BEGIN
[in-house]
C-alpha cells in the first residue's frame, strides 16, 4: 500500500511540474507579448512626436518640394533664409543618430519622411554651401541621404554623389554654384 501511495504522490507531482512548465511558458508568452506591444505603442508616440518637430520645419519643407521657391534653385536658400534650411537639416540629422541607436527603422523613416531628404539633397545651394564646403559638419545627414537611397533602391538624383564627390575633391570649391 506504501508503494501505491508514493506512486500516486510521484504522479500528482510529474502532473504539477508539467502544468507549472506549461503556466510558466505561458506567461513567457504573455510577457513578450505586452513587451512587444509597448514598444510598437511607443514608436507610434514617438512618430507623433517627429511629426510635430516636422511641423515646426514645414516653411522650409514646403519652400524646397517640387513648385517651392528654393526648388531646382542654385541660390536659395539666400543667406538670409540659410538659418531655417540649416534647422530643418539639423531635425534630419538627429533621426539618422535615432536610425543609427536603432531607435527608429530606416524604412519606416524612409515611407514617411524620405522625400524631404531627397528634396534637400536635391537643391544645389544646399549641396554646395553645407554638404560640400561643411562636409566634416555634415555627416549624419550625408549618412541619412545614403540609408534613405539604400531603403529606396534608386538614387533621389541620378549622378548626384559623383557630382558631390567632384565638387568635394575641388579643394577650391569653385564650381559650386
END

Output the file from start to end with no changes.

[in-house]
C-alpha cells in the first residue's frame, strides 16, 4: 500500500511540474507579448512626436518640394533664409543618430519622411554651401541621404554623389554654384 501511495504522490507531482512548465511558458508568452506591444505603442508616440518637430520645419519643407521657391534653385536658400534650411537639416540629422541607436527603422523613416531628404539633397545651394564646403559638419545627414537611397533602391538624383564627390575633391570649391 506504501508503494501505491508514493506512486500516486510521484504522479500528482510529474502532473504539477508539467502544468507549472506549461503556466510558466505561458506567461513567457504573455510577457513578450505586452513587451512587444509597448514598444510598437511607443514608436507610434514617438512618430507623433517627429511629426510635430516636422511641423515646426514645414516653411522650409514646403519652400524646397517640387513648385517651392528654393526648388531646382542654385541660390536659395539666400543667406538670409540659410538659418531655417540649416534647422530643418539639423531635425534630419538627429533621426539618422535615432536610425543609427536603432531607435527608429530606416524604412519606416524612409515611407514617411524620405522625400524631404531627397528634396534637400536635391537643391544645389544646399549641396554646395553645407554638404560640400561643411562636409566634416555634415555627416549624419550625408549618412541619412545614403540609408534613405539604400531603403529606396534608386538614387533621389541620378549622378548626384559623383557630382558631390567632384565638387568635394575641388579643394577650391569653385564650381559650386